We compared the speeds from the NEMO model to the estimated speeds in each measurement way point in the model layer that corresponded to the diving pressure of the float. The model was run from June to December 2014. The model results cannot be compared directly to speed estimations, because the time scale of events suitable to be investigated by this model is limited by the structure of the model configuration and available inputs for the model. Overall, comparison of modeled currents to observed ones always constitutes a challenge. To be able to estimate the scale of the speeds we analyzed the speed distributions from the model and observations. In two cases the speeds either modeled by NEMO or estimated from Argo trajectories represents the highest 5% of the speeds (Figure 4).
Figure 4. Comparison of APEX parking pressure speed distribution versus respective NEMO speed distribution from June 2014 to December 2014.
In the study period there were three occasions, where there were steady hard winds over period of several days. During all these three events the estimated maximum speeds were over 7 cm/s. On the surface, hard constant northward winds cause upwellings on the Finnish coast of the Bothnian Sea and the low pressure system tilts the water level in the basin speeding the deep currents northward.
In the beginning of June 2014, there was a steady northern wind, exceeding a daily average of 14 m/s at four coastal weather stations along the Finnish coast on June 13. The tide gauges on Gulf of Bothnia registered a rapid water level drop during this event. The Argo float reached the speed of 8 cm/s to N-N-E at an average pressure of 110 dbars. The cycle length was 24 h.
On September 20–22 2014, there was a deep low pressure system passing over Sweden, which caused hard northerly winds, speeds exceeding 26 m/s at the Swedish coastal weather stations in the Bothnian Sea. This low pressure system affected water levels throughout the Gulf of Bothnia where there was a sudden drop in water level and afterwards a very quick rise. The sea surface temperatures also dropped rapidly and we could see an upwelling event in the south-eastern coast of Bothnian Sea. This event also affected on the estimated velocity of the Argo float. The highest speed was 7.6 cm/s to N-N-W at the average diving pressure of 117 dbars during a 48-h cycle.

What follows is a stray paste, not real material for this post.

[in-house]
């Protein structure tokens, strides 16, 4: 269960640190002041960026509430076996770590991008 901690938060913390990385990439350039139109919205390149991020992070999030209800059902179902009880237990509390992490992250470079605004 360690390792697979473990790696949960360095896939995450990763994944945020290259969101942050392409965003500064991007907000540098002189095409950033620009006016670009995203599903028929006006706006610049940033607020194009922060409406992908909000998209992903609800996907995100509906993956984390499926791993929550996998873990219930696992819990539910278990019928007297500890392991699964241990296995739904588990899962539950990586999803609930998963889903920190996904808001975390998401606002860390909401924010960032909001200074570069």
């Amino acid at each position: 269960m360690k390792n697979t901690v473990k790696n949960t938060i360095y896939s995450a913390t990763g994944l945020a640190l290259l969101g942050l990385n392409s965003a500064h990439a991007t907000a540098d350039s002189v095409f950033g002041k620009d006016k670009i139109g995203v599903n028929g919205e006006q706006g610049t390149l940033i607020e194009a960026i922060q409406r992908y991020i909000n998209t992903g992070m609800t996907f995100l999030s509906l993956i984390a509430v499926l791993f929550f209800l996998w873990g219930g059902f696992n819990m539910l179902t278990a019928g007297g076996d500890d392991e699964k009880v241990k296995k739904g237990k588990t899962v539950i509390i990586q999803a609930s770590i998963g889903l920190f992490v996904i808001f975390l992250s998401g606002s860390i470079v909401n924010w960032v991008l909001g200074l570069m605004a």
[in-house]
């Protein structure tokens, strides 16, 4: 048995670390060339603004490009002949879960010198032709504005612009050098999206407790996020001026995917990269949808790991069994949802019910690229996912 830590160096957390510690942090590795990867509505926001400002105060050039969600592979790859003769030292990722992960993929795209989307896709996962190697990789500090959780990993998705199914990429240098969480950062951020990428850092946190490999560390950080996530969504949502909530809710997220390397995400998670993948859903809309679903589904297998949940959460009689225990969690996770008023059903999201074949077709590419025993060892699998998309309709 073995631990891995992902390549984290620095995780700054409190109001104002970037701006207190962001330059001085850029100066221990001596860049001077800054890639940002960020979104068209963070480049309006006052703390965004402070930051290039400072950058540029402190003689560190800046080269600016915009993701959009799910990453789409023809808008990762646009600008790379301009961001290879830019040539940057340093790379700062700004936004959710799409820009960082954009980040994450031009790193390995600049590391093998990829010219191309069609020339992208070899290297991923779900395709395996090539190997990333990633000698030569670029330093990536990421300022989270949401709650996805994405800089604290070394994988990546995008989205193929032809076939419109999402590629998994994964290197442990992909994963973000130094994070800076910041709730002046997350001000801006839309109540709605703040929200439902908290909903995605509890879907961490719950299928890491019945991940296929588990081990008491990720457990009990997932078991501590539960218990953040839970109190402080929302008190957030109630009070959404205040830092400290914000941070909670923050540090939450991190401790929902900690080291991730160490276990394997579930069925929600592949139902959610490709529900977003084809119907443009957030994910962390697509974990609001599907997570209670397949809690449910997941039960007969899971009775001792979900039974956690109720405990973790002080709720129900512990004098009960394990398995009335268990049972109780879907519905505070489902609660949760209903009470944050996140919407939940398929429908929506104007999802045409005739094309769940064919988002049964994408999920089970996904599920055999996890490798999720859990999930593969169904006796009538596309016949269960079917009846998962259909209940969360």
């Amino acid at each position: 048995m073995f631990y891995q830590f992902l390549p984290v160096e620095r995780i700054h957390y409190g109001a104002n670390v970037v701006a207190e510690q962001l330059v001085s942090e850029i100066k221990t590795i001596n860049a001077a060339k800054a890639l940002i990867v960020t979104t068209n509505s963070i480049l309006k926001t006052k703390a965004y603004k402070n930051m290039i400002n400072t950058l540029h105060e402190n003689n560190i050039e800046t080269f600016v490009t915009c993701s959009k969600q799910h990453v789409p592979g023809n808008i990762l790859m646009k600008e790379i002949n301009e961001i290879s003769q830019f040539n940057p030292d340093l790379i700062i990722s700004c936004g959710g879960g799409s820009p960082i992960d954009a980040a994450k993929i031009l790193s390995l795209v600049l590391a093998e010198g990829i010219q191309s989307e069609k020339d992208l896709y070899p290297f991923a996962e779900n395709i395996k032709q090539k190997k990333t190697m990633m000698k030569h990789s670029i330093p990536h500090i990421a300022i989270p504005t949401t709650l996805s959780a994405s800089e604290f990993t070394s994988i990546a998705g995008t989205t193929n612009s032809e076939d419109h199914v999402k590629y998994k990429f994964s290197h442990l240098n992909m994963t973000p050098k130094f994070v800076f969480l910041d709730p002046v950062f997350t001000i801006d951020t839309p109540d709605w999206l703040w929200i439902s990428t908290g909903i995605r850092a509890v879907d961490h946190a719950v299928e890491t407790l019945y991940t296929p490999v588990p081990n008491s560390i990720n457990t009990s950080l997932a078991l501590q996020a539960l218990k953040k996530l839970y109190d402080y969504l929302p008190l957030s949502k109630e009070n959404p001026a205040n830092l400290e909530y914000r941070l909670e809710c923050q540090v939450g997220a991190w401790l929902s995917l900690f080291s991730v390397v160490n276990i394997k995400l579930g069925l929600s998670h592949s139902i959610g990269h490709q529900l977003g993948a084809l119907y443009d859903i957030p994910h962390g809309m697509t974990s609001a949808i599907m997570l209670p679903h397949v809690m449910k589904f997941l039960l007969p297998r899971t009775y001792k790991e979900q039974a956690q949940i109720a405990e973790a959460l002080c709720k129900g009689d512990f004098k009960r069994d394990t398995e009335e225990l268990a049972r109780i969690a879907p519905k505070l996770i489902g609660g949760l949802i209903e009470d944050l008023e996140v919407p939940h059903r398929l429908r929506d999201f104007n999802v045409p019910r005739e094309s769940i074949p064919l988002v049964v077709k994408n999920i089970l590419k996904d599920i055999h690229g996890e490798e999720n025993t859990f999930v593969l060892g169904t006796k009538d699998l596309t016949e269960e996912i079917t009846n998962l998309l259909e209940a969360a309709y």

During this 7 months study period, there was one occasion where southern hard winds were dominant from October 22 to November 4. The float moved at the fastest 8 cm/s to N-N-E in the diving pressure of 100 dbars. This is probably due to weakened stratification, which allows the wind to affect deeper layers than in the summer time when the water column is heavily stratified and wind effect is limited on the mixed layer. The Ekman transport has an effect on the right hand direction from the wind direction.
We may argue that both estimations show exceptionally high speeds during these events and our current estimation from the float trajectories is valid. On the last occasion the wind direction was southward and the model could not show a clear signal of higher current speeds. This could be due to issues in weather forcing and the fact that the routes of the low pressure cells may not be described exactly by the weather models, the poorly known bathymetry in the area or the model's inadequacies to produce correct stratification in the autumn.